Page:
|The Economist (source: Google+)|
I've covered LIBOR on this blog before. LIBOR is the "trimmed average" of interbank lending rates submitted by banks to price short-term credit risk in the banking system (overnight, 1-week, 1-month, 3-month, 6-month etc). Read more details at the British Bankers Association's website. LIBOR was the most important rate to watch during the 2008 financial crisis to see if the Fed could save the financial system (unfreeze liquidity) when all of the banks were headed to zero (see posts: 1, 2, 3). And LIBOR also moved higher when the sovereign debt crisis in the euro zone started to flare up (1, 2). So these rates are no joke. And I think we now know why the Eurodollar COT predicts the S&P 500 one year in advance! Ha. So, after knowing all of this, how did the banks not profit from their own credit crisis in 2008?
Here are related articles and Max Keiser's interesting views on the scandal.
The LIBOR affair: Banksters: How Britain’s rate-fixing scandal might spread—and what to do about it (The Economist)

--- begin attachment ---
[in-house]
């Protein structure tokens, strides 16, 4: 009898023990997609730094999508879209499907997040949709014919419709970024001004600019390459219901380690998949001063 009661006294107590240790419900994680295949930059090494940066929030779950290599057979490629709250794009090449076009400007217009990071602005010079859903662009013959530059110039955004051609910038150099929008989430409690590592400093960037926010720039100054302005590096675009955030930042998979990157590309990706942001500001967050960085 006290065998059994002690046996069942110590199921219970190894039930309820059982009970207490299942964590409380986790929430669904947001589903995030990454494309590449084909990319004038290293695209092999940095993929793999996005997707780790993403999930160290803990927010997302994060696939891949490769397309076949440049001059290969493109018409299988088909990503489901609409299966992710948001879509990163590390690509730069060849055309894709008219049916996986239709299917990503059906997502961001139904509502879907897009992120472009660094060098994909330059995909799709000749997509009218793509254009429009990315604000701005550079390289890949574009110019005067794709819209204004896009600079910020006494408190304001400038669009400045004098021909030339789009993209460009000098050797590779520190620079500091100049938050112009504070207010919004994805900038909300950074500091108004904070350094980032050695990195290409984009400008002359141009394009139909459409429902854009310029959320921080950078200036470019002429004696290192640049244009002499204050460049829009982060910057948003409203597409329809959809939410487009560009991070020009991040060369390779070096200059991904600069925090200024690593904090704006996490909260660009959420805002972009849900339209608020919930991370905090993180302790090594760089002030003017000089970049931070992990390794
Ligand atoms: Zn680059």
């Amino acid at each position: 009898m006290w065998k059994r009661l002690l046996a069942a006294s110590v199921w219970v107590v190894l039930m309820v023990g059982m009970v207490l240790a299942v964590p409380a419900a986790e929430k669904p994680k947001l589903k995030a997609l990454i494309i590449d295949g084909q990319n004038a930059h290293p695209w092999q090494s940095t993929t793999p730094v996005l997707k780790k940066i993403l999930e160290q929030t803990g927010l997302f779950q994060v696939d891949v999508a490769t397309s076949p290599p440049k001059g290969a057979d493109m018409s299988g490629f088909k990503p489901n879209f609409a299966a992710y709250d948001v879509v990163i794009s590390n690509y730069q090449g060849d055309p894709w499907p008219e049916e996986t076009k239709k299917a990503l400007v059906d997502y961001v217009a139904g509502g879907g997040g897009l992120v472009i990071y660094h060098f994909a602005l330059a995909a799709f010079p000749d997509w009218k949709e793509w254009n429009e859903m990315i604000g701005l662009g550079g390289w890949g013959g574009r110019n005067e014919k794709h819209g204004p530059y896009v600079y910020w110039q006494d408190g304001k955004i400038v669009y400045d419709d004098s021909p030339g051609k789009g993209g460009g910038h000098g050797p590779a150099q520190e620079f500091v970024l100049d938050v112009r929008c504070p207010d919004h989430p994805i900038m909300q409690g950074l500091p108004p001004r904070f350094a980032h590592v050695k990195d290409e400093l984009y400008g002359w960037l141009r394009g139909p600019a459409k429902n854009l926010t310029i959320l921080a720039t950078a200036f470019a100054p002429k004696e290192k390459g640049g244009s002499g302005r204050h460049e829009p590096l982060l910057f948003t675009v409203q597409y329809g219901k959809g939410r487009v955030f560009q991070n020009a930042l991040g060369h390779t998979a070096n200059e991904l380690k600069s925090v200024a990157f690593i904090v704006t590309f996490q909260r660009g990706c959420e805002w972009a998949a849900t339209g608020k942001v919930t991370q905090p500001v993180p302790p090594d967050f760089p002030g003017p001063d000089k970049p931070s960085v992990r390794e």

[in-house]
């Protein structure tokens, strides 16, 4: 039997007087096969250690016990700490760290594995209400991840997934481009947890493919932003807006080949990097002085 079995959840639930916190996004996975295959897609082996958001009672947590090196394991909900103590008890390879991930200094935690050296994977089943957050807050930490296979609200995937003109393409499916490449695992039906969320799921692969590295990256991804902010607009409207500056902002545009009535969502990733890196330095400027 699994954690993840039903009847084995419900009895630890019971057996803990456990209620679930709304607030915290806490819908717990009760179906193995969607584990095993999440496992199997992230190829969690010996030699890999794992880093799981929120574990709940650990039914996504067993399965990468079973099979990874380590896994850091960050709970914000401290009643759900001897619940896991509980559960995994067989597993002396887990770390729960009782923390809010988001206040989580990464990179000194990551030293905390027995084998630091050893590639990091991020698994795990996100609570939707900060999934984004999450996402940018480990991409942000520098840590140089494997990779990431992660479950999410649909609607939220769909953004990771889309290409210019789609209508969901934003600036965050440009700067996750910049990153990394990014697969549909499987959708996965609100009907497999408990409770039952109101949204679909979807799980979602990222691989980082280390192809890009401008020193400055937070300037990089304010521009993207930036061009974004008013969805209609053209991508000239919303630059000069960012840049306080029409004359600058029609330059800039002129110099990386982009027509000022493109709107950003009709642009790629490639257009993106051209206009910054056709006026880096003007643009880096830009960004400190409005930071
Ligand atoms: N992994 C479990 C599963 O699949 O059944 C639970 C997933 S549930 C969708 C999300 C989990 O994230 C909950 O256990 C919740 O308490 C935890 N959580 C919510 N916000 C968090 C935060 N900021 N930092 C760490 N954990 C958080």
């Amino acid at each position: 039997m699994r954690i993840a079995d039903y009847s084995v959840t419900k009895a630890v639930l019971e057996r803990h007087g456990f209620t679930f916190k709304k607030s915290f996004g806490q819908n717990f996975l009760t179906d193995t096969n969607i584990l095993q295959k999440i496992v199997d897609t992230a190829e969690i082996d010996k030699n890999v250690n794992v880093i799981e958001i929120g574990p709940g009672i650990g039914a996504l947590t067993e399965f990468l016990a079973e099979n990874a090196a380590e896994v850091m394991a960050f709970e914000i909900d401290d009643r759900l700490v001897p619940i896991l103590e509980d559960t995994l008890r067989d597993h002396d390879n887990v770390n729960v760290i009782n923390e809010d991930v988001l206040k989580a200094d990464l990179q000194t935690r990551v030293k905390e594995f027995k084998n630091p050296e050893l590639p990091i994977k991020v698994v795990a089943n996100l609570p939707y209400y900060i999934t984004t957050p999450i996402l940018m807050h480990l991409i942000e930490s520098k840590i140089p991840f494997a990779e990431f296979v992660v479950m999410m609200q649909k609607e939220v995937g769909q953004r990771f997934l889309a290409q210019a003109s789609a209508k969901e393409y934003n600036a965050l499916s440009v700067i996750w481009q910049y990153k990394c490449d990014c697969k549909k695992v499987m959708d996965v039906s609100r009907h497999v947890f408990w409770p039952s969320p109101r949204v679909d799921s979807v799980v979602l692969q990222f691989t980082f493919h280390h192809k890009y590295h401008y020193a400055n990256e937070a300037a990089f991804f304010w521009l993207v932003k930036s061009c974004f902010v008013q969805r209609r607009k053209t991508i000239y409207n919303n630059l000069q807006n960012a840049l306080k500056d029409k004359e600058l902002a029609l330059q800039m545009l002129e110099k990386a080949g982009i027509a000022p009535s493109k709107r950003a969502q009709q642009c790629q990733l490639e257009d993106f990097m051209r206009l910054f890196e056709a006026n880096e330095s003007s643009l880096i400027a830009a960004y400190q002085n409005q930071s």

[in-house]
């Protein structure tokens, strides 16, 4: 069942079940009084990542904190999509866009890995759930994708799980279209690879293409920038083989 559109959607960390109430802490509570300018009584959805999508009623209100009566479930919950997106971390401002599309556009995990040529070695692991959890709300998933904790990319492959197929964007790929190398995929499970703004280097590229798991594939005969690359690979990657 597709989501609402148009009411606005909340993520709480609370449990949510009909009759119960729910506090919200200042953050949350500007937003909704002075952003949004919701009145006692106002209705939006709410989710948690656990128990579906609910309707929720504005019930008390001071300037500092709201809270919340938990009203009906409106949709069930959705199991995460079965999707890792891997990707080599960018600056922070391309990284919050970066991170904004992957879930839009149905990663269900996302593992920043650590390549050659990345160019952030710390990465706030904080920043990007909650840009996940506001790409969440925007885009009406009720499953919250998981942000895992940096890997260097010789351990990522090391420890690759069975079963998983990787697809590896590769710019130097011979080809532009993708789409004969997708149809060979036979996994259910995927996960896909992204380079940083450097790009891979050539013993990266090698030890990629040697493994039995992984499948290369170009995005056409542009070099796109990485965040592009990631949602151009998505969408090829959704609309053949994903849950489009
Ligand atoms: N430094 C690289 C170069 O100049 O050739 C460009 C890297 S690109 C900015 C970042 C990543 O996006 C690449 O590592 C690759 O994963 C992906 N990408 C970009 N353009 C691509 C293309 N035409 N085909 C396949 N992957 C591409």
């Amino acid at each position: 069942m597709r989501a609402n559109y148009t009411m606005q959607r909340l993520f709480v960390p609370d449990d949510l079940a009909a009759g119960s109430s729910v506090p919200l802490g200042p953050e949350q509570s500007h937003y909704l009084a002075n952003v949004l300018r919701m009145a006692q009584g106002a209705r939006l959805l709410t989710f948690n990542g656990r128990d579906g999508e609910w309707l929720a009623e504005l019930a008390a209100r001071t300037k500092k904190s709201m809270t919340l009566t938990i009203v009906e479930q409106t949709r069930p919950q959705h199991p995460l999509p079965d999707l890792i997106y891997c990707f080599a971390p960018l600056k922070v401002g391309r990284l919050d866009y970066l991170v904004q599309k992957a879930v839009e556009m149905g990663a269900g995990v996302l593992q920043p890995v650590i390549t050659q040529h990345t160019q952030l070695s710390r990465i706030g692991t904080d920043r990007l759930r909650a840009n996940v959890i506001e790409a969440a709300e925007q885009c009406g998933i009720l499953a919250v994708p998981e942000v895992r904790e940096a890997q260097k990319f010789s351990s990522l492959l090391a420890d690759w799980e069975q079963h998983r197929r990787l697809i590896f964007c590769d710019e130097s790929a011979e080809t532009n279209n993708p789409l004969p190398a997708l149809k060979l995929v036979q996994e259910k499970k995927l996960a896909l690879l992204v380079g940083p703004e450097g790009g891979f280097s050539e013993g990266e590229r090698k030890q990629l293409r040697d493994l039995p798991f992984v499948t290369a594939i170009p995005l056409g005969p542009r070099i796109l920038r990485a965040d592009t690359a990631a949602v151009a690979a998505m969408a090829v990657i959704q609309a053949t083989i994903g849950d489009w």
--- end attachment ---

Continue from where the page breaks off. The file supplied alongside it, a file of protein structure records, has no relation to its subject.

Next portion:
Barclays Corrupts Libor and Maybe a Lot More (Bloomberg)
Barclays’ Diamond Blames Libor Fixing on Other Banks, Regulators (AdvisorOne)
Wall Street Bank Investors in Dark on Libor Liability: “The automatic reaction from investors is: ‘Who’s next?’” said Todd Hagerman, a New York-based analyst at Sterne Agee & Leach Inc. (BusinessWeek)
Rate Scandal Set to Spread: Former Barclays CEO Lambasted in Parliament as Other Banks Brace for Fallout (WSJ)
Who Should Be Sharpening Their Pitchforks For Barclays? (DealBreaker)
Analysis: Future unclear for Barclays investment bank arm (Reuters)
Barclays’ US deal rewrites Libor process (Financial Times)
LIBOR Banking Scandal Deepens; Barclays Releases Damning Email, Implicates British Government (Rolling Stone)